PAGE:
• Savills: Can Hong Kong become a Start-up Haven?

    21 April 2016

    International real estate consultancy Savills held a press conference today to address one of the hottest topics on Hong Kong’s business scene: start-ups and co-working spaces.  

    Office Leasing PC

    The term start-up is not unfamiliar in Hong Kong and the start-up ecosystem has witnessed phenomenal growth over the last couple of years.  According to a study released by the San Francisco based research firm Compass in 2015, Hong Kong is the 5th fastest growing start-up ecosystem and ranks 25th in the world.  According to InvestHK’s latest survey of Hong Kong’s start-up scene, there were 1,588 start-ups as of August 2015, compared with 1,065 in August 2014, up 46 per cent.

    The growing number of start-ups has helped shape the rising popularity of co-working spaces which have in turn helped to nurture business-savvy entrepreneurs and work-at-home professionals.  Such firms are eager to look for contemporary and eco-friendly offices whilst also tackling one of the major drawbacks of the city’s notoriously expensive office market:  a lack of affordable rents.

    Ricky Lau, Senior Director and Head of Commercial Leasing, Savills, agrees that start-ups and co-working spaces are the new black in the city, “traditional office space has come to be regarded as too burdensome for new businesses, in terms of rents and general overheads.  Co-working spaces offer a viable alternative particularly to the new breed of millennial entrepreneur who is comparatively more creative and forward-thinking, and more in touch with technology.   I have seen a rise in the number of enquiries over the past year from clients who are looking for co-working spaces in both Hong Kong and Kowloon.”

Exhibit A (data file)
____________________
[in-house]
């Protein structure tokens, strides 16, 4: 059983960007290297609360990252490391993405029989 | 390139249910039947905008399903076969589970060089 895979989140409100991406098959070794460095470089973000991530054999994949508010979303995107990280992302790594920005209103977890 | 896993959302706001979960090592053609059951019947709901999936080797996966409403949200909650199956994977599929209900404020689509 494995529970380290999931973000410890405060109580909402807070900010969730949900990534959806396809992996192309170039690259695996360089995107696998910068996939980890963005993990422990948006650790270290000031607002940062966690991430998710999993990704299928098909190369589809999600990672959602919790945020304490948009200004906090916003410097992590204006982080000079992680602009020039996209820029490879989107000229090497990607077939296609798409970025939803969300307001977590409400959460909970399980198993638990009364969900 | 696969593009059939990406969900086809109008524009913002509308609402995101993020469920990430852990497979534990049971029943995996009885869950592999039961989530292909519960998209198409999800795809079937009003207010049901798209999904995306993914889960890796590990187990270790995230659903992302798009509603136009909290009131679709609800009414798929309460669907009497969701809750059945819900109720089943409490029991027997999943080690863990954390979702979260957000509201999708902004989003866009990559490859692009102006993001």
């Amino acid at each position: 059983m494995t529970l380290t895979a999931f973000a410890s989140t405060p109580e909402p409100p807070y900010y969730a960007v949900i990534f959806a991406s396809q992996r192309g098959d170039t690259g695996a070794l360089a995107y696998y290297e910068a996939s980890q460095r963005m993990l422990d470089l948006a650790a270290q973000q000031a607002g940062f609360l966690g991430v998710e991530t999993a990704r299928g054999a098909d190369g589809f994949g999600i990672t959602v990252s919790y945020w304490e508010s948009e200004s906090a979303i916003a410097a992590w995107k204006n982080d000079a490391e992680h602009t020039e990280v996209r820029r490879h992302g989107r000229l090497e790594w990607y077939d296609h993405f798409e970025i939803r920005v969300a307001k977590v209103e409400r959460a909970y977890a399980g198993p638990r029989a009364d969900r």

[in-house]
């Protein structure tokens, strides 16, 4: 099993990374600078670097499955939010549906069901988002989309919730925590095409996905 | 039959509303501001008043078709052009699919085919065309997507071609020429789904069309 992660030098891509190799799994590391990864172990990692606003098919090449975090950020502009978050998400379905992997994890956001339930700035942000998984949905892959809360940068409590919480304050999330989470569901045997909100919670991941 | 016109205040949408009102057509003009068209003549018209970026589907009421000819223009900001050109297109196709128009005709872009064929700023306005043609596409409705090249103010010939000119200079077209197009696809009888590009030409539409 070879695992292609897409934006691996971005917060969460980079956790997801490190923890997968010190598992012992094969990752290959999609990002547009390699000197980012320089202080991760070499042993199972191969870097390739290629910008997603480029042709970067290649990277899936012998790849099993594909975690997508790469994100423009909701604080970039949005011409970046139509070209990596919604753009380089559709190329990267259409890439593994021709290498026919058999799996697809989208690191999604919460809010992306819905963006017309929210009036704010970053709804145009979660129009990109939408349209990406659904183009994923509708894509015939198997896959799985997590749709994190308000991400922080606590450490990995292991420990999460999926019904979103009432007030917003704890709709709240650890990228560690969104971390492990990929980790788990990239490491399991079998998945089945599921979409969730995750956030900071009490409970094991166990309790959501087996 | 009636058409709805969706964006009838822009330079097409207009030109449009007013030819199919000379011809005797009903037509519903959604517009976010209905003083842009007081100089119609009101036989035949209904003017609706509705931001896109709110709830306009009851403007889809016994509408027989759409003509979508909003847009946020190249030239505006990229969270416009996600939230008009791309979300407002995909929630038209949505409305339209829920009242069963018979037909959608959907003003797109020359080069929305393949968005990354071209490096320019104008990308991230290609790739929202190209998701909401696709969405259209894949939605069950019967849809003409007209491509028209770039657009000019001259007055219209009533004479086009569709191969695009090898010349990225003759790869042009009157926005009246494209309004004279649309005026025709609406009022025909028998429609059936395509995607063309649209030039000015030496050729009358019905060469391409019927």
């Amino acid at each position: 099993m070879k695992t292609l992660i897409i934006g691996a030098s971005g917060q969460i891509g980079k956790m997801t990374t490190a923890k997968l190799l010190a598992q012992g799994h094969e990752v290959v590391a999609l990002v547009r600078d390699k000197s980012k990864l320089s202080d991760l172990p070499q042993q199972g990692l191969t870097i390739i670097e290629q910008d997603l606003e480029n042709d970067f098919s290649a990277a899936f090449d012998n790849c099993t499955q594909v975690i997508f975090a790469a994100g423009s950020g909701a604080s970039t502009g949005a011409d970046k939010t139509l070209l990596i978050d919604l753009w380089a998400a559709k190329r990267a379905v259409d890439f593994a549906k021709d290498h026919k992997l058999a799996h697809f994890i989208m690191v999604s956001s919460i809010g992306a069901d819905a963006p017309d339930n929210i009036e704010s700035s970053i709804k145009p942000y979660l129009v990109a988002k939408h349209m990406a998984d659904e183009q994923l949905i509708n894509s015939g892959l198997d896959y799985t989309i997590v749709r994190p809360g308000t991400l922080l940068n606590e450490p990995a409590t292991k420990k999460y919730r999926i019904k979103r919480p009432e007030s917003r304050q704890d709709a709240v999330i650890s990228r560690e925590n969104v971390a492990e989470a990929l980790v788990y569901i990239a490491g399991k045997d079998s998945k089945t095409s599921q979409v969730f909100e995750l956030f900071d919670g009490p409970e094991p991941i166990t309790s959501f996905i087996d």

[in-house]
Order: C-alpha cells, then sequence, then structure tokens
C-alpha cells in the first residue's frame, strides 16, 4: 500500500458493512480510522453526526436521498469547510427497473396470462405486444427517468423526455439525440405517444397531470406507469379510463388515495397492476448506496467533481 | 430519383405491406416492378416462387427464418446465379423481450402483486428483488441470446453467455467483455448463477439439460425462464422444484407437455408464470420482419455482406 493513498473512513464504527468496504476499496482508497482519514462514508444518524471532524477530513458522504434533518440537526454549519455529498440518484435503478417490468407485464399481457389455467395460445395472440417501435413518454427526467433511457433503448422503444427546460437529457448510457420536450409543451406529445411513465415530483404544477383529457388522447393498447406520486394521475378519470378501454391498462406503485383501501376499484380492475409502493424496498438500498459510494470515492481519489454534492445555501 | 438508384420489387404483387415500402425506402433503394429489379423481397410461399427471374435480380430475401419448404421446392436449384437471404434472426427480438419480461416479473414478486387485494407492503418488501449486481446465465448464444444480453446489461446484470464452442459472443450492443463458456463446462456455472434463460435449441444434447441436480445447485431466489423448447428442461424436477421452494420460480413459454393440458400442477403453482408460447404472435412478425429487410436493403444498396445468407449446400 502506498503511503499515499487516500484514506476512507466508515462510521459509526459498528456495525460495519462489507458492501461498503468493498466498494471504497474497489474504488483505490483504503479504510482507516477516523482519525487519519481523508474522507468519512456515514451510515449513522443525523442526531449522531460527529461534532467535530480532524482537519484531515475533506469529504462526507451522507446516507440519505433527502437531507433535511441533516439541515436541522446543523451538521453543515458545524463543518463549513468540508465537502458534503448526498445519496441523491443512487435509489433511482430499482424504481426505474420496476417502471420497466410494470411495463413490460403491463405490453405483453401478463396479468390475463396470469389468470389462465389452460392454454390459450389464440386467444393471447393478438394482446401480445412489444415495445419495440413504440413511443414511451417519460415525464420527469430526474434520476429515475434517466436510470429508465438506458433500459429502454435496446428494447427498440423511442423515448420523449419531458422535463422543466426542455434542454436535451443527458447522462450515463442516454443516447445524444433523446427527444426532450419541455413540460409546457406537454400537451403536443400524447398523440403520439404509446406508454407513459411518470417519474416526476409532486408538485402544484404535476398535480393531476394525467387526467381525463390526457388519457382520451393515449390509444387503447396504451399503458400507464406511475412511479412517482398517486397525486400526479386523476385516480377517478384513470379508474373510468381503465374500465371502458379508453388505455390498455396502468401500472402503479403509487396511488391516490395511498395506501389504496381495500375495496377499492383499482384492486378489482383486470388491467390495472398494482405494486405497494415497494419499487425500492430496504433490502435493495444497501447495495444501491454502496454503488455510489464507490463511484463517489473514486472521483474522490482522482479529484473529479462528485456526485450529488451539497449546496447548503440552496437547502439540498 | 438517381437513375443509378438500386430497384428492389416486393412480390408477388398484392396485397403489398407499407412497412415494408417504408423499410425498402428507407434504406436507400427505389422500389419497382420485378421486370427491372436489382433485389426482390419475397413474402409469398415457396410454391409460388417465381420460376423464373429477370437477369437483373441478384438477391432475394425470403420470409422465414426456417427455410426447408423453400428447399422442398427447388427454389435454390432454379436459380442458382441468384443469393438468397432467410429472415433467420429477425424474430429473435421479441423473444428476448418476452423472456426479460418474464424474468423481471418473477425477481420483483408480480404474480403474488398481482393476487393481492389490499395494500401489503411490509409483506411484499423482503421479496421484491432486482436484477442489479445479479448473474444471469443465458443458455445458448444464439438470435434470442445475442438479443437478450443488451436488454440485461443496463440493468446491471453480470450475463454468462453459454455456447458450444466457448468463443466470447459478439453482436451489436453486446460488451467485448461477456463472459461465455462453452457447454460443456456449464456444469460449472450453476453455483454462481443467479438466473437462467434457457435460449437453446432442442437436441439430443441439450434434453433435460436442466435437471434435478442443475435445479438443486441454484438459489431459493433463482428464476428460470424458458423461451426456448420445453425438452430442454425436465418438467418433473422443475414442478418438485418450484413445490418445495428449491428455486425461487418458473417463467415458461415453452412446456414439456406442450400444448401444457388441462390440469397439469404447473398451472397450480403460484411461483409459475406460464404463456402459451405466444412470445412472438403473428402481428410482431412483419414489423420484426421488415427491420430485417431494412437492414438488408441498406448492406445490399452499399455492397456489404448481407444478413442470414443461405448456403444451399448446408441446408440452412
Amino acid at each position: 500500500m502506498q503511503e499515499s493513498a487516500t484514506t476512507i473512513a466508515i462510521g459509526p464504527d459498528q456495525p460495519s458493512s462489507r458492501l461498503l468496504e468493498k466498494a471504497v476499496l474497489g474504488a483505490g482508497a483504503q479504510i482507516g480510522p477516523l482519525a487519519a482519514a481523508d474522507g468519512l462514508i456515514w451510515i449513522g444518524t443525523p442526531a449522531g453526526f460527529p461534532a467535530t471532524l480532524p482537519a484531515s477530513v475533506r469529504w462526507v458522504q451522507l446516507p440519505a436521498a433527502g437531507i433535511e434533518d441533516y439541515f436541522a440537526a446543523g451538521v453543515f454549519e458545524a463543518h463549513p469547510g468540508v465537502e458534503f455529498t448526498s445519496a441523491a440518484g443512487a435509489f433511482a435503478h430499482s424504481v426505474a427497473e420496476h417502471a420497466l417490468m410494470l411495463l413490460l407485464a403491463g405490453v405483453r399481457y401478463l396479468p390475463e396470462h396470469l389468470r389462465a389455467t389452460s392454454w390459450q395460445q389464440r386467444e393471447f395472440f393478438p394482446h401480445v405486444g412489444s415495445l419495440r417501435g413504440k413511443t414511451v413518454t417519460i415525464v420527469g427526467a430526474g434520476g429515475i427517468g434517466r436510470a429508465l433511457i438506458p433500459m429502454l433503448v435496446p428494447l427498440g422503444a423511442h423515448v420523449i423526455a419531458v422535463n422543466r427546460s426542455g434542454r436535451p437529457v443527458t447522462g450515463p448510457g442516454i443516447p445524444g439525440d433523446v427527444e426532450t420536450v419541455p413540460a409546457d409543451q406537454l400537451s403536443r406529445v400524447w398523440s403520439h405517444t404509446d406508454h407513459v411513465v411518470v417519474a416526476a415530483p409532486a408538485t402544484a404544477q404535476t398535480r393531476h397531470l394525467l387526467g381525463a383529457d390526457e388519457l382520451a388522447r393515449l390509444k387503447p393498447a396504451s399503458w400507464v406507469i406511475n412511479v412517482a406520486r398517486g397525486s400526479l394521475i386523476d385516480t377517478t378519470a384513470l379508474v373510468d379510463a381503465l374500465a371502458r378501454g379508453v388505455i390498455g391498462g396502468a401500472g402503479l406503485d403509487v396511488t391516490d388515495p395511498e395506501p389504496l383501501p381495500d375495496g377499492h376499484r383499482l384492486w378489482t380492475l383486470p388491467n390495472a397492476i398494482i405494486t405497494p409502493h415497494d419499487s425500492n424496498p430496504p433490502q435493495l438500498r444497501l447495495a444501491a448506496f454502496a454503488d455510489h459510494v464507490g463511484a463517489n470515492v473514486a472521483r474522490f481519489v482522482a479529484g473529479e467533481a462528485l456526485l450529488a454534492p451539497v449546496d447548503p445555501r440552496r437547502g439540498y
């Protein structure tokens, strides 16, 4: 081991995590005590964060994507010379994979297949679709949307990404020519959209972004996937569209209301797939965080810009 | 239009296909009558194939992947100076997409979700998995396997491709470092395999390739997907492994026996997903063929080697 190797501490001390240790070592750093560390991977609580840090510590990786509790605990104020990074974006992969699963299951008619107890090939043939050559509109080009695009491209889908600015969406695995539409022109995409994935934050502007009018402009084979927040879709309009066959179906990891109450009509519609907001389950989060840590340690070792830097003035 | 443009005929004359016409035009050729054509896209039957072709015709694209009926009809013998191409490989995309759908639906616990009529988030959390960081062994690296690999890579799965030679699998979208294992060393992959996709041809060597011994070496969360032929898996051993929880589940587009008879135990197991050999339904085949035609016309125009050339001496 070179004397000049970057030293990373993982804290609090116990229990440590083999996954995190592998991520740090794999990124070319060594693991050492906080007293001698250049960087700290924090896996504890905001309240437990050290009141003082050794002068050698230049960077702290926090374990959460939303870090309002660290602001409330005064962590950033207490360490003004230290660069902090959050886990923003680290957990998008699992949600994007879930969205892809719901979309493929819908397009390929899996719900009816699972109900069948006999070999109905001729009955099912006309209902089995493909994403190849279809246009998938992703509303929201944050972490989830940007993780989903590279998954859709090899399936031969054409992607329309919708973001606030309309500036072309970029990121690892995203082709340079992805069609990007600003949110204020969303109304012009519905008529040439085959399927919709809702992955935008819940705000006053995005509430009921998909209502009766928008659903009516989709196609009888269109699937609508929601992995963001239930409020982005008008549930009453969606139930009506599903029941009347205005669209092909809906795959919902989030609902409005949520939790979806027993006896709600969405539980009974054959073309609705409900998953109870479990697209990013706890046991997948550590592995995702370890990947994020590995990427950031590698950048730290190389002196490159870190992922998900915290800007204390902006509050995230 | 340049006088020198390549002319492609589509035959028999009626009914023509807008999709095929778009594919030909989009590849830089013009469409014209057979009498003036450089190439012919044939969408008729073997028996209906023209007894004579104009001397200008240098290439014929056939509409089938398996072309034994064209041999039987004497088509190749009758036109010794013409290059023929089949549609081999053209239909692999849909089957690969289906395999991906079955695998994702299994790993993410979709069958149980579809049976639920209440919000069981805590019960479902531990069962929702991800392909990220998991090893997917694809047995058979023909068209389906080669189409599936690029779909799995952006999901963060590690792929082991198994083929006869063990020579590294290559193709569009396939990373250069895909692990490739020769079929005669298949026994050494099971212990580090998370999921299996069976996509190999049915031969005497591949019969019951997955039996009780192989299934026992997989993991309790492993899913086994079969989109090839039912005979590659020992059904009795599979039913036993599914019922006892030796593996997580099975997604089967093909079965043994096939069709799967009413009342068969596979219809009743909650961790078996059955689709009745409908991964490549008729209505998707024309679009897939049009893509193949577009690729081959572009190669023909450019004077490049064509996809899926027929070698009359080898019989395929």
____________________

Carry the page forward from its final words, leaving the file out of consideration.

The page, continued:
Ricky believes that co-working spaces are very effective at building connections and relationships. “Basically, such platforms form a bridge between the so-called “old economy” and the “new economy”.  This means that the platform allows traditional businesses to discover more innovative solutions and build for the future by leveraging the partnerships which can be made in business space with far fewer boundaries than has been the norm.  Monthly rents for these co-working spaces currently stand at approximately HK$3,000 to HK$10,000, depends on the condition of the space.

    The Hong Kong Government is not blind to the benefits of a vibrant start-up community. According to Simon Smith, Senior Director and Head of Research and Consultancy Services, Savills, “the Government has said that it will set up a HK$2 billion Innovation and Technology Venture Fund to co-invest with private venture capital funds on a matching basis in local technology start-ups.  The Science Park and Cyberport will of course continue to provide critical first grants to pre-seed companies.   Hong Kong’s geographical location, demographics and government support are all aligned to make start-ups and co-working spaces happen.”

    Ricky notes that Hong Kong currently relies heavily on take-up by Chinese corporations.  The growth of start-ups gives the local office market a healthy diversity which it will need if it is to remain a vibrant and entrepreneurial culture.

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